I’m frozen, still. I sit basking in the sun, glued to the back of my seat like a lizard creeping ever slowly towards the cloak of summer. Why has she taken so long to show herself? Stillness. Silence. Yet I move forever onwards. This train, a rhythmic chug along metal lines towards a cobbled city of the past and present.
Rugged rustic coastline, a boundary between land and sea looks up at me, the waves beating down like the war drums of the brave-hearts and old Scottish soldiers.
We edge into this city with narrow streets that climb upwards towards the sky, only stopping to marvel at a castle perched well above the horizon.
With narrow cobbled streets and a castle that sits guard over all of the city – new and old below, the minute you set eyes on Edinburgh you’ll want to lose yourself and explore. But it’s not all as mystical as it sounds, aye, alas it is not.
These foreign streets worm their way into your manner and speech and you find yourself dropping the odd ‘ayyyye’, as you nod in appreciation to a gentleman playing the saws (aye, ye herd me correctly lassy), or old John McGuiness on his bagpipes across the way.
It’s a historic city yes, but it is as buzzy and lively as any big cosmopolitan city, minus the traffic, the noise and the flashing lights. There’s so much to see, do, eat (and definitely drink) and you’d need at least 3 days to do it properly.
Edinburgh Castle [Obviously].
The most famous tourist attraction in Scotland. It dominates the geography and cityscape of Edinburgh, and is one of those iconic tourist attractions that just can’t be missed. I mean – who wouldn’t go to the Eiffel Tower in Paris? Only a fool.
Battles and sieges have been fought here, generations have lived and died within its vast confines, the walls would tell secrets of royalties long passed and it continues to tell tales and inspire those who venture within. This ancient stronghold is one of the worlds great castles, and was even used as a military base in its later years (still the 1600’s). For £16 it’s worth the trip although (lesson learned) avoid public holidays or midday on the weekend (or both if you’re us)!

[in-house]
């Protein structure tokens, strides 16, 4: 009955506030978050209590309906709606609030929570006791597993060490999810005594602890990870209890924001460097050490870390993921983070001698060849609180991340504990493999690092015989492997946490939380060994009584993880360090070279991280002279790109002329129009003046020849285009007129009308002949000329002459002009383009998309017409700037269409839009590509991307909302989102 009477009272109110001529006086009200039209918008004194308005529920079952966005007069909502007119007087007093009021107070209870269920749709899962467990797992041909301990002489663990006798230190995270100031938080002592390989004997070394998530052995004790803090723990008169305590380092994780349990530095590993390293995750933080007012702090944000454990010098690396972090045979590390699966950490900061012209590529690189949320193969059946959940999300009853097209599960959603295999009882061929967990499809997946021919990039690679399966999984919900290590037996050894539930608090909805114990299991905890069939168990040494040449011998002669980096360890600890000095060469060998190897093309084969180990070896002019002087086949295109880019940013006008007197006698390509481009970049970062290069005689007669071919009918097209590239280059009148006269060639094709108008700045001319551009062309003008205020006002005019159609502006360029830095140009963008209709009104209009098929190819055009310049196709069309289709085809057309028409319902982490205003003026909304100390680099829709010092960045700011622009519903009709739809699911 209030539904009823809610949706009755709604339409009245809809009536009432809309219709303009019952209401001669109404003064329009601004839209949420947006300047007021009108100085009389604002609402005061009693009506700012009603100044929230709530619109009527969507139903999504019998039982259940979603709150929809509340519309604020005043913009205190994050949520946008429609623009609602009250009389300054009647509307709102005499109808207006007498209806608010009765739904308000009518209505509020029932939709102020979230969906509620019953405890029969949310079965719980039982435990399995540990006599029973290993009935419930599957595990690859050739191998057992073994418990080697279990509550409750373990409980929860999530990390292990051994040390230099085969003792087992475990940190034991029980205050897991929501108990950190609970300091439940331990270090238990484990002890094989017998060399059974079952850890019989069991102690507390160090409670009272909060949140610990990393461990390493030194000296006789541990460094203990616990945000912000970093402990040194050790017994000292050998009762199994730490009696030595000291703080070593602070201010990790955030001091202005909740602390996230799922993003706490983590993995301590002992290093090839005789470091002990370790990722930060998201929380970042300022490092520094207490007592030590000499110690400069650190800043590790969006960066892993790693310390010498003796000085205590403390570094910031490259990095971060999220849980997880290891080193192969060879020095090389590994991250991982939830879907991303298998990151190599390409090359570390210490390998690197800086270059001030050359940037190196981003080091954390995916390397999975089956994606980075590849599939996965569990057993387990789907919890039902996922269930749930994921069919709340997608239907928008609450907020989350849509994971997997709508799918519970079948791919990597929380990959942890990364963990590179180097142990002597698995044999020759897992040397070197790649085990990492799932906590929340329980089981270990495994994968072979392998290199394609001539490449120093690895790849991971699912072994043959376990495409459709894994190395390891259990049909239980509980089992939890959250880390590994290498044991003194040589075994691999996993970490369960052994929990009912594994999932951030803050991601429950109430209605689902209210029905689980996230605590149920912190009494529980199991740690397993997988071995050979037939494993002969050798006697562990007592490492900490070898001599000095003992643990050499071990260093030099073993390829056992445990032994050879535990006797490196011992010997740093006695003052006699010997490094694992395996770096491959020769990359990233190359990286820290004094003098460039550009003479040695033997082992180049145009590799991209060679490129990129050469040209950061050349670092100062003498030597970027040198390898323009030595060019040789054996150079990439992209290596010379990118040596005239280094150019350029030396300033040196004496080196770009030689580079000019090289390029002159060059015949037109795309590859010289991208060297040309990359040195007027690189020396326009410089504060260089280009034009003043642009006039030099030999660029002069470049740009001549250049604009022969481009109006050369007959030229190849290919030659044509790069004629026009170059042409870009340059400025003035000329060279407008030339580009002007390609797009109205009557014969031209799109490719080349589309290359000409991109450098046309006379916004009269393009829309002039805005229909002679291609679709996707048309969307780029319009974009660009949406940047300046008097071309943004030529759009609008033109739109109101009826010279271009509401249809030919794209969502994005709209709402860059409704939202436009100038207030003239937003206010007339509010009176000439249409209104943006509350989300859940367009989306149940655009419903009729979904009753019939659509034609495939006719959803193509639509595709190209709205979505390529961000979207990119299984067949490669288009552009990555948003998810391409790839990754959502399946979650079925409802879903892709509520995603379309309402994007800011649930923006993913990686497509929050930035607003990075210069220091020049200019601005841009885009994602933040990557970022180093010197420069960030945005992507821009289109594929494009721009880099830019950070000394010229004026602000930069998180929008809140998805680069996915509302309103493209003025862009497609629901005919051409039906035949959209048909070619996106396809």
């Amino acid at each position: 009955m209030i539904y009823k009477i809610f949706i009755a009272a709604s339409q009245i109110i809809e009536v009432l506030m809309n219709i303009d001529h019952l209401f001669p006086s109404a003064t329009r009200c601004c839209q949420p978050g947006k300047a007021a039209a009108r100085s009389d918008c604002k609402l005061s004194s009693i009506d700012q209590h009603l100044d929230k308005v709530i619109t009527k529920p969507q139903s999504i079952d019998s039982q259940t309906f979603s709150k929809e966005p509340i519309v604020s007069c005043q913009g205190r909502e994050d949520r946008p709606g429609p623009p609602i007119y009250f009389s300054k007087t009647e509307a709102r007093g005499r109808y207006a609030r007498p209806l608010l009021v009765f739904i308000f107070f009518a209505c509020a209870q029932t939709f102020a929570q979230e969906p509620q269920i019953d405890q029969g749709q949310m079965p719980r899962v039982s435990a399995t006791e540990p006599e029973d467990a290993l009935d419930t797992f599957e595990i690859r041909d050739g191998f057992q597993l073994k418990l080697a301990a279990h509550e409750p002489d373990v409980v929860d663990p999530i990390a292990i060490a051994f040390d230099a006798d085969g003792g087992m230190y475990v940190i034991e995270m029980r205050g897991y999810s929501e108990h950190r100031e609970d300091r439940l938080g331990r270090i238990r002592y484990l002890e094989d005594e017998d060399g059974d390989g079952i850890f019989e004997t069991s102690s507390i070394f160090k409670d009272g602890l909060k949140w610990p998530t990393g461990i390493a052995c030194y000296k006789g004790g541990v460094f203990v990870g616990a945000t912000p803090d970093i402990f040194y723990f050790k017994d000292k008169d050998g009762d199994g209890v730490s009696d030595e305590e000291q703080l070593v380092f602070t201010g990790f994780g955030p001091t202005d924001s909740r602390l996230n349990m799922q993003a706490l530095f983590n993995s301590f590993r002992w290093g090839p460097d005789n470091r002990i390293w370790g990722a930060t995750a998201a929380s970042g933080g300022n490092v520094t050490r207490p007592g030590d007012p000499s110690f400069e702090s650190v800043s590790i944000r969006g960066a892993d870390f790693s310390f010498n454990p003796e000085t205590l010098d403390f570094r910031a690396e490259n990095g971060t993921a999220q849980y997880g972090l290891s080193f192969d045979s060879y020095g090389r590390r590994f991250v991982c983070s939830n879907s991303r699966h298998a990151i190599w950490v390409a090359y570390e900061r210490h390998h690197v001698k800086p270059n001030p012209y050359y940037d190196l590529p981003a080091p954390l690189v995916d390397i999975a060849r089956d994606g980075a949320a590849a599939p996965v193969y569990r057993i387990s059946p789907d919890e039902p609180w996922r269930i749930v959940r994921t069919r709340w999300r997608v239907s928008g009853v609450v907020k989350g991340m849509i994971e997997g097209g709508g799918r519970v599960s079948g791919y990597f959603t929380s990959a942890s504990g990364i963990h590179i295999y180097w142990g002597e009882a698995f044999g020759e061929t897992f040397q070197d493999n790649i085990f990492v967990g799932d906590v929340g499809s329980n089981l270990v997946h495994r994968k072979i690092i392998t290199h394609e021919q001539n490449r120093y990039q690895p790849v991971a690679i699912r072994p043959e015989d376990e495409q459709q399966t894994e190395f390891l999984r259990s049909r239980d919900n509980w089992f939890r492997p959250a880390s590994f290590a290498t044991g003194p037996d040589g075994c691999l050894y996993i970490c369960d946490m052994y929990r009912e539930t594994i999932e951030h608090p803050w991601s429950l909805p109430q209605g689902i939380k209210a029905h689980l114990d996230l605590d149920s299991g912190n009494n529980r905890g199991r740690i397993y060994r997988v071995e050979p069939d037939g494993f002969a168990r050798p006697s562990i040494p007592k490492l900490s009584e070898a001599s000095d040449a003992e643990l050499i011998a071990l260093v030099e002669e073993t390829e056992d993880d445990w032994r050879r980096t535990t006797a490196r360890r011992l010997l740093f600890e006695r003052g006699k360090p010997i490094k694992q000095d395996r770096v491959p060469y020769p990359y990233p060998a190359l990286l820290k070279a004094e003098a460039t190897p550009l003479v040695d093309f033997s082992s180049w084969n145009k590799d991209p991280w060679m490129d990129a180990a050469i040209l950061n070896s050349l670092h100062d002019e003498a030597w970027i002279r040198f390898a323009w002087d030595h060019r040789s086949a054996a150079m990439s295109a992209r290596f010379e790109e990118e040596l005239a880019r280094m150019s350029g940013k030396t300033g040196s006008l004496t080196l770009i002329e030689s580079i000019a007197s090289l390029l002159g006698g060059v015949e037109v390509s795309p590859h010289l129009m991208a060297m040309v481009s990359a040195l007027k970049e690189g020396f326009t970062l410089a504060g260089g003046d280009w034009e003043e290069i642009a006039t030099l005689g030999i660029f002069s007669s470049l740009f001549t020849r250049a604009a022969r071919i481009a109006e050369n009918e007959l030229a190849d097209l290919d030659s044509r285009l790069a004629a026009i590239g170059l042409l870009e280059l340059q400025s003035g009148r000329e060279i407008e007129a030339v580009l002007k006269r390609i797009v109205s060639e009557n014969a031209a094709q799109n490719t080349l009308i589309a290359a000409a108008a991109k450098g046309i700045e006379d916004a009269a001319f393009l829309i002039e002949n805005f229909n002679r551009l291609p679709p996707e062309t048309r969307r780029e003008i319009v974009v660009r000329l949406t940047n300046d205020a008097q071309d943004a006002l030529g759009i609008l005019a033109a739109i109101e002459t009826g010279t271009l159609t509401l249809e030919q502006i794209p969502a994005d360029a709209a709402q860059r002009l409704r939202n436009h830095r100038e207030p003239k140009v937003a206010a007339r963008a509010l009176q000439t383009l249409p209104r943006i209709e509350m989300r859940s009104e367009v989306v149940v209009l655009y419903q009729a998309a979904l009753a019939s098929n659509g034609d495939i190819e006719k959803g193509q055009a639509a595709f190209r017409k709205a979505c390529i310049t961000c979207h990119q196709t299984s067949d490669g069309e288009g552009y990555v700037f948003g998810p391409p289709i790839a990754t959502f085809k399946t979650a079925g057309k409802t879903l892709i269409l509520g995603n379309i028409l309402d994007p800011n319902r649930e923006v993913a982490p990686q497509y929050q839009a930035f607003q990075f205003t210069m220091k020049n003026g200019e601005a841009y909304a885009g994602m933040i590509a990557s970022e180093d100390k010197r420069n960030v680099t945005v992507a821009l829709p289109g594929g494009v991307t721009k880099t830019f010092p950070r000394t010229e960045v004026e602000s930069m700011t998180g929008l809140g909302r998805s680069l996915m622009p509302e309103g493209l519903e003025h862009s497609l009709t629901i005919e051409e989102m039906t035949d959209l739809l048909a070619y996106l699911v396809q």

The main peak of a wider group of Scottish hills, Arthur’s Seat keeps a watchful eye over the city, and stares eye to eye with the grand Edinburgh castle – one mile to the west. It’s described by Robert Louis Stevenson as “a hill for magnitude, a mountain in virtue of its bold design” and while just a scenic part of the city, it is deeply entrenched in the psyche of the local residents. A visual and fearless reminder of a somewhat macabre and complex past, and a beautiful and refreshing face of the future.
This pristine spot has excellent panoramic views of the capital, it’s not a hard climb and obviously a popular spot for [serious] dog walking, picnicking, frolicking with lovers, and feeling the salt air in your hair.
This graveyard has arguably become the most famous graveyard in the world, seeing pilgrimages from those living real life Harry Potter fantasies! Now more commonly known as the home of Tom Riddle’s grave – aka the evil Lord Voldermort in the Harry Potter series, it is a common tourist attraction and is also sporting a lovely church and gardens.
The gravestone itself is quite a challenge to find if you don’t know where to look [I gave up and had a sleep on the grass instead], but another spot worthy of a visit and it is very close to the ‘Elephant Teahouse’ where J. K. Rowling sat writing the books. After a hard day on the cobbles when you’re feeling dead tired, this is the place to nap – there’s no body around to disturb you.
Other interesting activities worthy of looking into:
– Mary Kings Close – here you can take a tour of the underbelly of the royal mile, preserved perfectly as it were in the 17th century. Imagine the horror of living in the filth of excrement and animal feed if you were poor enough to be at street level. You can only imagine…
– Drink some Whiskey. There’s tours and brewery’s for miles, you wont be short of options.
– Check out the nearby countryside. Escaping the city is really worth the journey. Get to see wider Scotland if you have the chance, it’s hopelessly green and endlessly refreshing.
– Last but not least, if you really want to get immersed and feel face to face with the local culture and history, get along to a Celtic folk gig. We did, classy joint! Here’s a foot-tapping banger to make you feel alive!